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How the heck does one get into the industry??

Discussion in 'Personnel' started by Kxnate, Jul 30, 2020 at 5:26 PM.

  1. Kxnate

    Kxnate Well-Known Member

    Sep 18, 2018
    Billings MT
    So I'll give you a little background to my title question. I am 41 years old, have spent the majority of my working career years in sales, both inside and outside sales roles. I am finding that I am getting really burned out on the sales world and think I would like a career change, one that is less people oriented haha. I enjoy running equipment, I spent my summers growing up on a farm/ranch operating various types of farm equipment, I have lots of seat time in skidsteers over the years, including owning my own for the last couple years for my own projects.

    I think I would really enjoy operating heavy equipment such as excavators, dozers, etc., and would like to learn how to operate them and the associated grade measuring tools that go with these operations.

    I would really like to find a contractor that digs like housing foundation holes and such that would be willing to bring a guy on with minimal experience and teach him the ropes. But how the heck does a guy find something like this??? I rarely see ads for equipment operators on the typical job hunting sites, and when I do they are typically for the major companies in my area that are looking for someone with 10 years of experience that can jump in any piece of equipment they have and hit the ground running.

    How the heck does a guy with the desire but without the experience get into the Operator world???
  2. Paul Council

    Paul Council Senior Member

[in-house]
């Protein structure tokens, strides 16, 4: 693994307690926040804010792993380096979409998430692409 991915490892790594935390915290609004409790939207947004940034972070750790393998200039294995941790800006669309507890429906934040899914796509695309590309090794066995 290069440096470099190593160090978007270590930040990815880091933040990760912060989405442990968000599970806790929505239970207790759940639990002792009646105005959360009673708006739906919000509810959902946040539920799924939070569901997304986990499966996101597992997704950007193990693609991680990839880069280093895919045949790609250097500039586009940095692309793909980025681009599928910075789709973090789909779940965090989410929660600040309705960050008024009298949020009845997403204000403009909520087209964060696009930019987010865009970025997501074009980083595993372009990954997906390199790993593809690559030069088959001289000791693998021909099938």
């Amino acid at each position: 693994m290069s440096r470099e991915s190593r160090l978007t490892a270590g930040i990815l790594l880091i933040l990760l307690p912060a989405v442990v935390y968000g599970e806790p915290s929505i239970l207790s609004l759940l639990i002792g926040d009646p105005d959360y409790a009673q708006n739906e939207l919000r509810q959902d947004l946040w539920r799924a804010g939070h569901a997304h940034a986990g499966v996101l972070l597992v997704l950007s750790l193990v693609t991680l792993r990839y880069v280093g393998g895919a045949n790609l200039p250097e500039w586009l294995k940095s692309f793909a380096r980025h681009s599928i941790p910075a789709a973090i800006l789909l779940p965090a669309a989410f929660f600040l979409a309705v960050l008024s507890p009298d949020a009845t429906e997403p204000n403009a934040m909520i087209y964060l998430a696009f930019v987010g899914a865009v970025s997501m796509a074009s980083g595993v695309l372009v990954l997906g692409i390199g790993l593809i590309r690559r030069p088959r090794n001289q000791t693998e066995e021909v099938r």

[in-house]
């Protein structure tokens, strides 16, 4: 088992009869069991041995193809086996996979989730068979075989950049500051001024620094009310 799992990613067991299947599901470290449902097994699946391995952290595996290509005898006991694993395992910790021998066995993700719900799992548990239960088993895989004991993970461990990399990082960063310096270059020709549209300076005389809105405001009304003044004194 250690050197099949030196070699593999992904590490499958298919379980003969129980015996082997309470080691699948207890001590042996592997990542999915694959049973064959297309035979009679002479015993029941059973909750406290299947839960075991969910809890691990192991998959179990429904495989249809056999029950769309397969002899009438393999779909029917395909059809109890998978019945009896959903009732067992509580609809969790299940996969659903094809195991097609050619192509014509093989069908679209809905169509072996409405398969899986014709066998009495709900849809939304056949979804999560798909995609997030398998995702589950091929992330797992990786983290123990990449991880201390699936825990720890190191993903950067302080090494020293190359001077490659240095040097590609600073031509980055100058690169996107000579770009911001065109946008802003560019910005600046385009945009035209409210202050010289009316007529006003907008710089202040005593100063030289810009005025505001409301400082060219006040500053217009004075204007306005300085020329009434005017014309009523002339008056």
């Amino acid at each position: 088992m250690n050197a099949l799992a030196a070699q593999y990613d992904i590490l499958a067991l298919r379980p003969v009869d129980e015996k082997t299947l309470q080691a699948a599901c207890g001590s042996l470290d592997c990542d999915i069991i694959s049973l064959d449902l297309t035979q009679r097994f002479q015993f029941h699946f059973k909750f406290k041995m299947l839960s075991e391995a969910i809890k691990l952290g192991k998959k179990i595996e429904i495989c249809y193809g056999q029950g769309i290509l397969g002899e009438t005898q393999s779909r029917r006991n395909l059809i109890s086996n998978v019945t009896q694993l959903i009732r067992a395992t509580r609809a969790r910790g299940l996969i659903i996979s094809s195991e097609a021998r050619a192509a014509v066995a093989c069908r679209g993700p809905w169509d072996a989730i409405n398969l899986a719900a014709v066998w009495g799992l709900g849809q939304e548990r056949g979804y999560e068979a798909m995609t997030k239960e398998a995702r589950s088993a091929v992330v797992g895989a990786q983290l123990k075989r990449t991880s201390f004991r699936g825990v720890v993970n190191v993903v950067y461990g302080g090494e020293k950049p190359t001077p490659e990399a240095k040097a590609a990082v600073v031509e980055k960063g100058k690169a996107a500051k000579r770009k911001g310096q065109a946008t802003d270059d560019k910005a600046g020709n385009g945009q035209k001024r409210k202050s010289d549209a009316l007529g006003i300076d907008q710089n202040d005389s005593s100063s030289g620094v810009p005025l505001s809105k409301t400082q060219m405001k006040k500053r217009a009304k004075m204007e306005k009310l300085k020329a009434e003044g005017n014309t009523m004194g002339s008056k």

Oct 12, 2018
    The way it works here in Texas is, it's not what you know it's who you know. Also most of the operators I seen probably lied their way into the job. I was installing a new cable on a crane. The superintendent came by with a new crane operator that he had hired. Asked me to let him help with the repair and to see what kind of operator he is. long story short. That guy was not a crane operator. He didn't know any of the hand signals that I was giving him. Was doing everything but what I was signaling. Later the superintendent came by and asked how he was. I told him that he wasn't a crane operator and that he had no business operating a crane. He hired him on as a crane operator anyway and later down the road. That guy tipped the crane. Pad your resume and get in contact with people you know in the industry. Good luck and I hope that you find a career that is rewarding.
    mg2361 and Kxnate like this.
  3. AzIron

    AzIron Senior Member

    Jun 15, 2016
    Small companies is what your looking for.

    As for people oriented work your out of luck this industry has fallen on such a experience and skill gap that even the good people suck anymore due to burnout

    A small outfit can be a good way to go if the owner is of the right temperament and you truly have a desire to learn what your taught and followed detailed instructions at the same time most of this industry is caught not taught especially operating the right way to learn in opinion is to push a shovel at least 6 months to learn the ropes that's were you learn what a machine is capable of
    Theweldor and Paul Council like this.